Winona's story

Winona was seven years old when her mother passed away in a car accident, and from that day onwards her life spiralled downwards. Before long her brothers were sent to live with other relatives and her father began molesting her, calling her a ‘frigid bitch’ and other names when she avoided being touched by him.

She started running away from home and gained a reputation as a difficult child. ‘I pretty much wanted to escape the abuse from my father.’

Winona’s father remarried, and her new stepmother was controlling, verbally abusive, and did not want her around. She continued to run away, which gave her father cause to have her made a Victorian state ward.

‘I ran away more than three times to different family members. They’d ring up my father and give him a hard word and he’d ring up the police and say “Get a protection order because she’s run away, my uncontrollable child”.’

Winona was around 12 years old when her father relinquished her to the care of the state. It was the mid-1980s, and she was immediately sent to a girl’s detention centre – where she was placed in the same building as girls who had committed serious crimes.

‘Why are they sticking girls that are in need of care, that have been abused by their parents, why are they in the same building as girls that have done robberies, burglaries, shootings, all sorts?’

At the remand centre, Winona found a ‘hierarchy of bullying’. Staff would encourage the older girls to help control the younger ones, which usually involved intimidation and violence. On one occasion, three bigger girls pinned Winona to the ground and were about to sexually assault her when a staff member entered the room and prevented anything further from happening.

During shower time girls would have to line up naked in order to get shampoo and conditioner from the staff on duty. These staff included Rob Norris, who was not meant to be in the shower section but was not removed.

Norris would make lewd comments to the girls, who would have to hold out their hands for shampoo and were therefore unable to cover themselves. Winona felt powerless and unable to stop this from happening.

Although there was a school onsite at the centre, Winona was rarely allowed attend, and when she did the lessons involved sewing clothes and manufacturing items for sale. Her father never came to see her and she was frequently emotionally abused by the staff.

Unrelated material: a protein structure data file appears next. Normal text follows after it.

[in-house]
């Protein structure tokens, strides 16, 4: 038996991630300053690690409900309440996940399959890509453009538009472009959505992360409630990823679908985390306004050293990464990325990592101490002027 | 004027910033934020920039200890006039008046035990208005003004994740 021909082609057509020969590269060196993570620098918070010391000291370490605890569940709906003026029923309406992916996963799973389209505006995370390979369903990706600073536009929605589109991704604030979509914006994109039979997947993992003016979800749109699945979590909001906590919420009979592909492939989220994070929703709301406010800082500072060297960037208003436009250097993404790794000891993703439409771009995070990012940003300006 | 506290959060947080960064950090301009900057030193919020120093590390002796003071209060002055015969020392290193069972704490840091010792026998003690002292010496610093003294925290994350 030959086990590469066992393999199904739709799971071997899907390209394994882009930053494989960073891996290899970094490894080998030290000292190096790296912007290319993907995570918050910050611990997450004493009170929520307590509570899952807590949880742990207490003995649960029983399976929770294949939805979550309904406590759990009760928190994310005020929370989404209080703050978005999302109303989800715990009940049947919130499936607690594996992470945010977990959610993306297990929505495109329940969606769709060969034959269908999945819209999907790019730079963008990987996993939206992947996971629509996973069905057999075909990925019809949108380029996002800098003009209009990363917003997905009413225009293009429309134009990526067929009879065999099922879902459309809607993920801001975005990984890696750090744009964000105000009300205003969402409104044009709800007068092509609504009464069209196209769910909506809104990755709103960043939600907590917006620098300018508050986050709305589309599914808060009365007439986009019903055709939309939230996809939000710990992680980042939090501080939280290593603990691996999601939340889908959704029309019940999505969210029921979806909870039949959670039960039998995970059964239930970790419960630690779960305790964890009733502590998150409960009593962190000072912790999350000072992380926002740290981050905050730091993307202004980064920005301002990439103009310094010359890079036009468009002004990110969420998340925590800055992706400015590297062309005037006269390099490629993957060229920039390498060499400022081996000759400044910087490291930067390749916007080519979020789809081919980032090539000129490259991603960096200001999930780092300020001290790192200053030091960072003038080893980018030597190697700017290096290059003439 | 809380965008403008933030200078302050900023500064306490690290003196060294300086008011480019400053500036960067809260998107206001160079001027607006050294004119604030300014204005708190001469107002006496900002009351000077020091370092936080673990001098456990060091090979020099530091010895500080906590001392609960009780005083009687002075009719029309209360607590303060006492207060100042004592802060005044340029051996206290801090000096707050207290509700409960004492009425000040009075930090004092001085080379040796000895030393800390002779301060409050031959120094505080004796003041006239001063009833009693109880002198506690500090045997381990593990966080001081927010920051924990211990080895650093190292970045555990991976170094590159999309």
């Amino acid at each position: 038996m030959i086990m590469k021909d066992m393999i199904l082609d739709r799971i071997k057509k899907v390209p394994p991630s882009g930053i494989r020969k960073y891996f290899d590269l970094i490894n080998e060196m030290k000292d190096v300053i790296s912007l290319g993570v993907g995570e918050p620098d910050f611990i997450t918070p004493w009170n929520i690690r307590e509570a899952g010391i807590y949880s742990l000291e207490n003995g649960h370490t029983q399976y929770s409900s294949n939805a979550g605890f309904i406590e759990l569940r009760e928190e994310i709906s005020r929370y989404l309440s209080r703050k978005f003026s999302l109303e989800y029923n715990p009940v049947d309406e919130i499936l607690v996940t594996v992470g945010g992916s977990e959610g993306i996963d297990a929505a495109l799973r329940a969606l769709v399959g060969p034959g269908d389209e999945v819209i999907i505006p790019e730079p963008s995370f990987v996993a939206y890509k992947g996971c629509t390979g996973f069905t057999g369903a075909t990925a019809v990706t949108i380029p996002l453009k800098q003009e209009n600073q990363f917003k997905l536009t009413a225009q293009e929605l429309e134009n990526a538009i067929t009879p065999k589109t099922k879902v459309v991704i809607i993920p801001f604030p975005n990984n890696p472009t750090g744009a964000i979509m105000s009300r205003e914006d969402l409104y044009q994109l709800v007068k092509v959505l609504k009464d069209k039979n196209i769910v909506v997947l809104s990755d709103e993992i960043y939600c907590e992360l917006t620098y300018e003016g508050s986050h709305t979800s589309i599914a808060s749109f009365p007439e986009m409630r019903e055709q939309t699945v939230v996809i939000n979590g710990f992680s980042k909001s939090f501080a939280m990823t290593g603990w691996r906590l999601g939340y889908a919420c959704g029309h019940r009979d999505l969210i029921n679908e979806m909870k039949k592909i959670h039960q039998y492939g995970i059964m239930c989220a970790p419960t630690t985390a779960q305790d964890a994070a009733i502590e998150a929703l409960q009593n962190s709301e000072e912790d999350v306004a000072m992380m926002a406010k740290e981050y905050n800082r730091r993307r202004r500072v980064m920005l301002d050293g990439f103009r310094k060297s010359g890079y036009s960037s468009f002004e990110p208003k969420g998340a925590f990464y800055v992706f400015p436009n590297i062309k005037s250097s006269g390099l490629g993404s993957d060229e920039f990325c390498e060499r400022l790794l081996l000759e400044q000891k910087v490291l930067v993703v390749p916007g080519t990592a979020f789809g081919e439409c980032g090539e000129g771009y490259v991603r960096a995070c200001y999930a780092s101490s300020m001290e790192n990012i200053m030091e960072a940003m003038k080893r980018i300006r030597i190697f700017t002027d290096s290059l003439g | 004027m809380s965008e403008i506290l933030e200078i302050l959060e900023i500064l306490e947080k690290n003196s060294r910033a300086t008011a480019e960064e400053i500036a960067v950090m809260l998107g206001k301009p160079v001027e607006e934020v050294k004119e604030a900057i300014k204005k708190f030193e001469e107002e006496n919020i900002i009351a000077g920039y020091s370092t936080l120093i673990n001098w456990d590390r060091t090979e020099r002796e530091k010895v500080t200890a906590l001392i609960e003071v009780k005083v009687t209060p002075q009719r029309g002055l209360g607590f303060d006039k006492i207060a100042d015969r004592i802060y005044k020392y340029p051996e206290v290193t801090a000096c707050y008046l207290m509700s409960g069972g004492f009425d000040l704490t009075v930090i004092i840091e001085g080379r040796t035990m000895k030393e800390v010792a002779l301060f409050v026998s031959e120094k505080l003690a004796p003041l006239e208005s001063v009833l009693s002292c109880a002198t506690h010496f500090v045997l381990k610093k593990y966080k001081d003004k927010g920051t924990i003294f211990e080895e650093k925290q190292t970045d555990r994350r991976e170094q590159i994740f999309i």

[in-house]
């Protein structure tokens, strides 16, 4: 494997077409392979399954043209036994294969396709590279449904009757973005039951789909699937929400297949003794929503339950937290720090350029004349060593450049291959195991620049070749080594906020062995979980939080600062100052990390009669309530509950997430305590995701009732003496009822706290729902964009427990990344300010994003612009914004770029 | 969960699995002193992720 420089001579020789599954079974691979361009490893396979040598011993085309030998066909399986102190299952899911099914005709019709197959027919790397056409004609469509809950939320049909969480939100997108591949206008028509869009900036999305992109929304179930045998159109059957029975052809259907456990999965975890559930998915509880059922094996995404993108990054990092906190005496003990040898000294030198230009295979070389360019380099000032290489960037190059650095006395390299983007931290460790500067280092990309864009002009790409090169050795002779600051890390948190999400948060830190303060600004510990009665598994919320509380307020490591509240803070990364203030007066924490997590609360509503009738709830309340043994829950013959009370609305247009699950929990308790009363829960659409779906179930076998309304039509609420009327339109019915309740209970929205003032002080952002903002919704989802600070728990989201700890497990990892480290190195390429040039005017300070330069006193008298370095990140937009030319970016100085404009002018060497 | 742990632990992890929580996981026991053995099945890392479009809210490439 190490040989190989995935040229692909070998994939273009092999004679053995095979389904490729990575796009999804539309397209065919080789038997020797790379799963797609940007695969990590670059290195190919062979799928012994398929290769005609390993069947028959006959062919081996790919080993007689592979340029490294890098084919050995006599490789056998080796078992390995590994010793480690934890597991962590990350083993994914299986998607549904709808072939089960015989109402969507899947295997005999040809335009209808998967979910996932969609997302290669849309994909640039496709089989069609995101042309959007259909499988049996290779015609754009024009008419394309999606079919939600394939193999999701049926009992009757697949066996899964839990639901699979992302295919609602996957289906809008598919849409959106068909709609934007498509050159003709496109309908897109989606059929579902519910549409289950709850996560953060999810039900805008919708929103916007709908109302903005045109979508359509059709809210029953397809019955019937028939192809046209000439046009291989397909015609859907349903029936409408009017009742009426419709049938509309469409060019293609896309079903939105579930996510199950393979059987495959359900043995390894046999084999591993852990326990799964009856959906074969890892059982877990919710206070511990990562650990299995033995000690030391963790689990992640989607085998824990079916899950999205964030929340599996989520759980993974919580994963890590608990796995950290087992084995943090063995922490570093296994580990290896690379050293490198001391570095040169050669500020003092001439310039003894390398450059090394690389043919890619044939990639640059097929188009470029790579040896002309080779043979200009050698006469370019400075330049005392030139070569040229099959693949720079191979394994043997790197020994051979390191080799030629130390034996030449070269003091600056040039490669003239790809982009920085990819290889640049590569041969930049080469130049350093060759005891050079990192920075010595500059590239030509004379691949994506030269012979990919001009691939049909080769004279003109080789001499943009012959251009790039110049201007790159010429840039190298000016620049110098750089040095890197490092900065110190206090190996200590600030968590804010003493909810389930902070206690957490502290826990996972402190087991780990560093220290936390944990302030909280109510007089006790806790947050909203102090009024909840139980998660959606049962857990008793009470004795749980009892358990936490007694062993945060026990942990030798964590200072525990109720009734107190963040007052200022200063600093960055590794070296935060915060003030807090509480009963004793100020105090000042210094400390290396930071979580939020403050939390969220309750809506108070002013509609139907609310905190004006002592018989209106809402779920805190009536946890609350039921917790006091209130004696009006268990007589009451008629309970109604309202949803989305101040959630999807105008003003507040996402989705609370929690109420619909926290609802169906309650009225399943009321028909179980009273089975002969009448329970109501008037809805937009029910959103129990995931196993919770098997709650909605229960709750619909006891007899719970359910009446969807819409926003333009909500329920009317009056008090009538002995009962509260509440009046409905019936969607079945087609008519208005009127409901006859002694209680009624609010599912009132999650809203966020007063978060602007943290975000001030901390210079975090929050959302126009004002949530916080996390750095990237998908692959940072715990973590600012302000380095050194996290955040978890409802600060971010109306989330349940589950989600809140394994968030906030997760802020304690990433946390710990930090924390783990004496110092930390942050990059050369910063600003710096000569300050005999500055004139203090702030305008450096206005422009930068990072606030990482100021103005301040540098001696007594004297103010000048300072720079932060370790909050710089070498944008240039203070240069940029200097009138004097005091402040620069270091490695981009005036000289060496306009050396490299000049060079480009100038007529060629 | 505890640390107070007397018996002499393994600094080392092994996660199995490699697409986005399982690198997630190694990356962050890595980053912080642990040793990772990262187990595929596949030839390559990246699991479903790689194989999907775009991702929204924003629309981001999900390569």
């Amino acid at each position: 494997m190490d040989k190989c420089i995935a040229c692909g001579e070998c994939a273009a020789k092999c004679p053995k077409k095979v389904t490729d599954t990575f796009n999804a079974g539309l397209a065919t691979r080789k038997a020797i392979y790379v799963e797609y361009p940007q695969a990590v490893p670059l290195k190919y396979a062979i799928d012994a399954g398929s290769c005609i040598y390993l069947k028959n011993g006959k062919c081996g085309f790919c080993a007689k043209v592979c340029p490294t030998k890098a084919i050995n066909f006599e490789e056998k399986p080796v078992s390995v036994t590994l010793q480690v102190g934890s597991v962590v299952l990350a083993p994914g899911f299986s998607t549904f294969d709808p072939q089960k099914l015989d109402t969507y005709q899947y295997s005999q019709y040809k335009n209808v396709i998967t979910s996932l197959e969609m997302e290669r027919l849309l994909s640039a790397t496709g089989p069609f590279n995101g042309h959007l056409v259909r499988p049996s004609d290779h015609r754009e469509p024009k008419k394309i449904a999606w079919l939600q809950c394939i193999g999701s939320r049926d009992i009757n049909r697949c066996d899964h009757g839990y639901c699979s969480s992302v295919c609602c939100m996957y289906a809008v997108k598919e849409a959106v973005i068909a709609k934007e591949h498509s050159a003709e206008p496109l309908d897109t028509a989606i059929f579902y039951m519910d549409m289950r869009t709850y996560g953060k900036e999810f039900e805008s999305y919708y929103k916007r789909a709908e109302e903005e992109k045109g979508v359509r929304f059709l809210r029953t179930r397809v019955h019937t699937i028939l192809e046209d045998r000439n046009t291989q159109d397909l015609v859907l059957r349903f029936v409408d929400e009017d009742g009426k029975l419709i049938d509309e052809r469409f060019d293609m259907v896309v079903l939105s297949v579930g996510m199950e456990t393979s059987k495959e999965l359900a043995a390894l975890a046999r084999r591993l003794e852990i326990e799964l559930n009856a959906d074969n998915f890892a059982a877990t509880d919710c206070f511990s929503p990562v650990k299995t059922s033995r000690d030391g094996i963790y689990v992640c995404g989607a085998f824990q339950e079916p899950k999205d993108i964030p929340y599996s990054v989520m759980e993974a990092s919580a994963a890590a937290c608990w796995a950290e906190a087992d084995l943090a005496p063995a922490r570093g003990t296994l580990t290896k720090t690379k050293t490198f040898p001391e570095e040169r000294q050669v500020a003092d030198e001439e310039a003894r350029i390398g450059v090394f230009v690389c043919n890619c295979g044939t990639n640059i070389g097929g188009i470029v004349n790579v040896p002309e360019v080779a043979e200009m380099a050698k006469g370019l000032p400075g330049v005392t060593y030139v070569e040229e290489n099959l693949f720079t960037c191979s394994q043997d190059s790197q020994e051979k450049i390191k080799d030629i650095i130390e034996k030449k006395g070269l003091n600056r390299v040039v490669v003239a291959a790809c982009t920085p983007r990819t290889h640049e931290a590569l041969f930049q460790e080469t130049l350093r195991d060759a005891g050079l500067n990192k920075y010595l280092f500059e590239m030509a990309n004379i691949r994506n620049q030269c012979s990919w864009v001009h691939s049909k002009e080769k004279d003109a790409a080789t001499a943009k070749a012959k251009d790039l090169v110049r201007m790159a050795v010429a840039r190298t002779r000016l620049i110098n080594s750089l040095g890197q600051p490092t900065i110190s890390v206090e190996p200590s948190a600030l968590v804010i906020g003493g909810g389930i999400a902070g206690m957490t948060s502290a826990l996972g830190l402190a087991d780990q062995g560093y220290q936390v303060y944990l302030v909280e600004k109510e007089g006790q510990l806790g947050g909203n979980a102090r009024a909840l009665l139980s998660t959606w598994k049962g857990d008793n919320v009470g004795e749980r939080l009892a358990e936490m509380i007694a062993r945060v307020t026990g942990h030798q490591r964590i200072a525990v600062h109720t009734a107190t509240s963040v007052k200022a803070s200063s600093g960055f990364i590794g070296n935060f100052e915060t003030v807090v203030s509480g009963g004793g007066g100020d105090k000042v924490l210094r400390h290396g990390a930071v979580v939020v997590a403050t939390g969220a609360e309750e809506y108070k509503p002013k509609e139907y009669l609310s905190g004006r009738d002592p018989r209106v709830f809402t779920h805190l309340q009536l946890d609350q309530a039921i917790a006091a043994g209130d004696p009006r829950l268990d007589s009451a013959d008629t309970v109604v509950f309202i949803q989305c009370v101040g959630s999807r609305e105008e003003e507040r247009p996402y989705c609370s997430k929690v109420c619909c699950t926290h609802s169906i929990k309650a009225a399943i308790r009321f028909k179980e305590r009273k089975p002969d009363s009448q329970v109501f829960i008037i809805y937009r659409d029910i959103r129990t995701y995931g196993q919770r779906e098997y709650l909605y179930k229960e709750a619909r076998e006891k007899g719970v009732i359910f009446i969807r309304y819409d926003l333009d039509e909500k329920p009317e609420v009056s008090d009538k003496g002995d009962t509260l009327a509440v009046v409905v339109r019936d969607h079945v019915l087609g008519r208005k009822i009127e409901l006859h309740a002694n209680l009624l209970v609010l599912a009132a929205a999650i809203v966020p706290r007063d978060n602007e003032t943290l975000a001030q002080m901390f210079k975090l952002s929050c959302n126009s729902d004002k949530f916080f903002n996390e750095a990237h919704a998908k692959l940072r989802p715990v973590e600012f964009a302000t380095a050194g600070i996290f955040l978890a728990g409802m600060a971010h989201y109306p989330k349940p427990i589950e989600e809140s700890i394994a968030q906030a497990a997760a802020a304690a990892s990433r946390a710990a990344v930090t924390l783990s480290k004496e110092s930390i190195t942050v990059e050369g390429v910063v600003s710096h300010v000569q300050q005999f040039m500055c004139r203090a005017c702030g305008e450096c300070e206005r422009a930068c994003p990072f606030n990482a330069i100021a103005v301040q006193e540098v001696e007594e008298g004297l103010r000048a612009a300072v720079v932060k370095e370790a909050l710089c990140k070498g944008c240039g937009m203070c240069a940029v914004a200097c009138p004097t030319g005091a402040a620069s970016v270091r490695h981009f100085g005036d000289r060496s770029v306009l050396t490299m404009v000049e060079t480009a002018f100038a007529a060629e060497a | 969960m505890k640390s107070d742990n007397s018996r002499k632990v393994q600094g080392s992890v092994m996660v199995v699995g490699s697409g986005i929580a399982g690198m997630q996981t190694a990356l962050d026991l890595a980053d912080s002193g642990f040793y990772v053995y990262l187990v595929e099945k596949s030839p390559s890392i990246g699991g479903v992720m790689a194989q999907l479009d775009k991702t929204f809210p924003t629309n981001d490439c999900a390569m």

‘I was always told I was not quite right, I’d never add up to anything, that I’d always be a prostitute, a drug addict probably for the rest of my life because I didn’t know how to do anything but.’

Winona found that escaping from the remand centre was quite easy, and she would frequently abscond. Every time she was returned she would be forced to undergo an invasive vaginal examination, and receive injections of Depo-Provera to prevent pregnancy.

The contraceptive did not work however, and Winona became pregnant at 13 and again at 15. One of her pregnancies ended due to miscarriage and the other was terminated without her consent. ‘I didn’t have much choice.’ The procedure was poorly performed and resulted in over half of her cervix being removed.

During one of Winona’s escape attempts she was raped. When she was 15 she ran away into the city and met a man who promised to look after her.

‘Ended up with this bloke called Dan Locke. He became my boyfriend so to speak, and said that “I’ll look after you, just go lie on your back for half an hour and you’ll have a room to sleep in”. Ended up being my pimp, and he got me into speed to keep me awake so I could work more to make more money for him.’

At 18 Winona was released from the detention centre. She experienced eight miscarriages due to the damage to her cervix, but was eventually able to have children after medical treatment. Currently receiving the unemployment allowance, Winona’s children have all been removed from her by child protection, and she feels like she is still a ward of the government.

Winona has never reported the abuse to the police nor sought compensation. She has obtained her welfare records but notes that there are entries that are inconsistent with her experience.

‘A lot of the stuff in my file has been reworded and changed the meaning of, doesn’t kind of make sense. It’s like they’ve tried to reword my file to make them look not so bad and I was the problem.’

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